Developing Country Studies                                                                               www.iiste.orgISSN...
Developing Country Studies                                                                               www.iiste.orgISSN...
Developing Country Studies                                                                               www.iiste.orgISSN...
Developing Country Studies                                                                            www.iiste.orgISSN 22...
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The implications of youth restiveness on the socio economic development of ikwerre nation of rivers state the case of emohua local government area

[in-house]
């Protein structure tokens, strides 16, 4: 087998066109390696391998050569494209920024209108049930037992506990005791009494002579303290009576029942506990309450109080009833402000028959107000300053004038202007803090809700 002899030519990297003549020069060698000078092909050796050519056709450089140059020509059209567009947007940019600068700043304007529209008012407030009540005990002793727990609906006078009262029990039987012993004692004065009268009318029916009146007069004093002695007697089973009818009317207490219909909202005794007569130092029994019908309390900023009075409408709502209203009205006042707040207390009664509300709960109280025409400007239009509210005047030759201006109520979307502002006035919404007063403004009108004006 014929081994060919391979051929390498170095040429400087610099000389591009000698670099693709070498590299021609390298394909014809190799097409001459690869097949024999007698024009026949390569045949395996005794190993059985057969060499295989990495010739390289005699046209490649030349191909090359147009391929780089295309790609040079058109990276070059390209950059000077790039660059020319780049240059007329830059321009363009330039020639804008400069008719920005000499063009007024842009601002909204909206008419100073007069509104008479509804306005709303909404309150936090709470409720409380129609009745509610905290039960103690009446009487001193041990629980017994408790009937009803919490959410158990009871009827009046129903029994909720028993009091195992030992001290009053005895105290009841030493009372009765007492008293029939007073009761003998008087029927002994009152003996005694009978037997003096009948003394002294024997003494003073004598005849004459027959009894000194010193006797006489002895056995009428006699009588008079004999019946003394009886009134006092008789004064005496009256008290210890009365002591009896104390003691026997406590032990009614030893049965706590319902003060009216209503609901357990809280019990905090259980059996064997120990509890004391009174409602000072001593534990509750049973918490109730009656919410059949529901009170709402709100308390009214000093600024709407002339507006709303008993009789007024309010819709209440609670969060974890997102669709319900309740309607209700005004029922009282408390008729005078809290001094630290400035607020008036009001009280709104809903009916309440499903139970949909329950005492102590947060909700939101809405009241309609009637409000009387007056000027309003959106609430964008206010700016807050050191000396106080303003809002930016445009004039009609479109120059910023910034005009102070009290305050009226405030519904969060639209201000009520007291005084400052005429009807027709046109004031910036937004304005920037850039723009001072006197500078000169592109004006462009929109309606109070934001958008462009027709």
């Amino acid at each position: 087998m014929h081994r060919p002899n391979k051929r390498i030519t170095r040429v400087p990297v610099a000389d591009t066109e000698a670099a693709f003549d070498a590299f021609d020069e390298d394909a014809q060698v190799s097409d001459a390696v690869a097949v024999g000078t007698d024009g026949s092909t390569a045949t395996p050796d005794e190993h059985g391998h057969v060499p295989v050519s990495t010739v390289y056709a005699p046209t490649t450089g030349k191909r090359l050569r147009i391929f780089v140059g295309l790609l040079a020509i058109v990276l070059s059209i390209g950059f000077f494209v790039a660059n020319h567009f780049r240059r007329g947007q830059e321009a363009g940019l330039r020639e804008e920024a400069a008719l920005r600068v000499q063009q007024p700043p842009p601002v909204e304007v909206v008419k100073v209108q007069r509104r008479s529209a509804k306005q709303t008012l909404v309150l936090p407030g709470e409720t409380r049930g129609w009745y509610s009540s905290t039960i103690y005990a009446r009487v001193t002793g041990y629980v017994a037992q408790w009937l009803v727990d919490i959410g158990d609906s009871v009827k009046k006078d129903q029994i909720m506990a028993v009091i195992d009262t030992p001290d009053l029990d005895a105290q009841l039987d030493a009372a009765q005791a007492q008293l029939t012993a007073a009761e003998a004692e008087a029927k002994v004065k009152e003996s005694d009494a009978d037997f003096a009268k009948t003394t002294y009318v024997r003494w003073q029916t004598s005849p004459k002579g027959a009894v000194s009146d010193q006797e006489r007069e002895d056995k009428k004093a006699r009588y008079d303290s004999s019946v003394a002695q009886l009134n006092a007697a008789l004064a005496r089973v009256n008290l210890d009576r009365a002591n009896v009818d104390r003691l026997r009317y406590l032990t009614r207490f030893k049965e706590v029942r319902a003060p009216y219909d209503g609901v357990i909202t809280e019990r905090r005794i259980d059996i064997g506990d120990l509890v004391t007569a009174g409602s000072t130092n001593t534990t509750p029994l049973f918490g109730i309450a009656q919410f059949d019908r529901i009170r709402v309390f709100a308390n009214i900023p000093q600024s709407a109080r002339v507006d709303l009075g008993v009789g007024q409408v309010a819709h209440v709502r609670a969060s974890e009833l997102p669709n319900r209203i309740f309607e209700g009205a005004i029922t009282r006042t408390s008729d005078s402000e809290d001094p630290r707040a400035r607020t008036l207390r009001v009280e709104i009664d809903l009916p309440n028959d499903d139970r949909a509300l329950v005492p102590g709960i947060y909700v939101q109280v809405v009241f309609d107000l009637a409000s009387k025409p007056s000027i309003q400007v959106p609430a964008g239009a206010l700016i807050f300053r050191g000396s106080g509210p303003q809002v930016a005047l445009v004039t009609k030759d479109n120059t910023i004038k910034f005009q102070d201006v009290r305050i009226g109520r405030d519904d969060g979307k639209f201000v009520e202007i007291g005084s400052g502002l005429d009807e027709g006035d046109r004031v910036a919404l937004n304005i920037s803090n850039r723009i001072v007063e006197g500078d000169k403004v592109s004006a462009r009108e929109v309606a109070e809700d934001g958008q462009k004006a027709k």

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  1. 1. Developing Country Studies www.iiste.orgISSN 2224-607X (Paper) ISSN 2225-0565 (Online) 0565Vol 2, No.8, 2012 The Implications of Youth Restiveness on the Socio f he Socio-Economic Development of Ikwerre Nation of Rivers State: the Case of f Emohua Local Government Area Solomon A. Ikunga Department of History and Diplomatic Studies Ignatius Ajuru University of Education , Rumuoluemeni Port Studies, Harcourt. Rivers StateAbstractEmohua Local Government Area is one of the four local government areas that make up the ethnic nationality ofIkwerre in Rivers state, Nigeria. Others are Obio/Akpor, Port Harcourt and Ikwerre local governments. Ikwerre Harcourtis within the wetland of Niger Delta sufficiently endowed with human resources, natural resources, such as forestresources, energy and water resources. Since after the Nigerian civil war, in 1970, the natural re resources locatedin Ikwerre land have been of paramount importance to the socio economic development of the Nigerian state to socio-economicthe detriment of the Ikwerre people. Unfortunately, Ikwerre people have been denied not only access to theseresources by the federal government, but its benefits and enjoyment thereby keeping the place perpetually under aldeveloped and with extreme poverty and neglect. It is within this context that the issues relating to its youthrestiveness and the attendant socio-economic deprivation need to be properly examined in this work. economic deprivationKeywords: Resources, Exploration, Deprivation, Restiveness, Development.IntroductionEmohua Local Government is to Ikwerre what Ikwerre is to Rivers State and what Rivers State is to Nigeria interms of strategic geographical location, population, overwhelming political votes in elections, massive egicendowment of natural resources etc. Over the years, there have been persistent crises in Emohua local government area as a result of restiveactivities of the youths there. This is because the Nigerian state of today is not adequately equipped to effectively hsundertake the responsibility of ensuring the socio socio-economic well-being of high populated Ikwerre people of beingRivers State; more so, it does not possess what it takes to have any national capitalist class (Lemuel Owugh takes2008).Favourable economic Activities and Youth restivenessOxford Advanced Learners Dictionary (2007) defined restiveness as the lack of calmness and a situation ofdisaffection. In the same manner, Webster’s New College Dictionary (2001) defined it as impatient or nervous,under restriction, delay or pressure, uneasy, difficult to control. Youth restiveness therefore can be said to be theunrest activities of the youth of any particular society whic lead to a violent situation. which Ikunga S.A (2006), still explained further that the above factors of calmness indicated a favourableagricultural development which were responsible for the production of such edible foods as yam tubers(Dioscorea Spp), cassava (manihot esculenta cranzt), cocoyam (colocasia esclenta and xanthsoma folium), maize va(Zea-Mays L.) etc. So agriculture was dominant but competing with hunting, fishing and petty trading. Local Maysgovernment then grew and expanded to the extent that other neighbouring communities were attracted to the neighbouringareas which enhance long distance trading. The viable economic activities of the area and her strategic central location discouraged migration of thepeople to other parts of Niger Delta region. Rather the favourable climatic and conducive environment attracted favourableemigration of people of different ethnic groups into the area. The people became hospitable and with strongkinship ties, hostilities became an unknown phenomenon. Again, social activities such as wrestling and dancing festivals were observed periodically. There was wrestlinginter-communal dancing festival and wrestling. They represent a kind of social gathering which wielded communalcommunities together. They also became a means of uniting members of common group together in a mannerthat was devoid of discrimination under any ethnic divide. According to UNDP (2006:48) most families wereheld together by ancestral worship and by shrines dedicated to water deities and land deities on western delta andin human society values can be seen in terms of beliefs and assumptions relating to what are desirable to man. s 91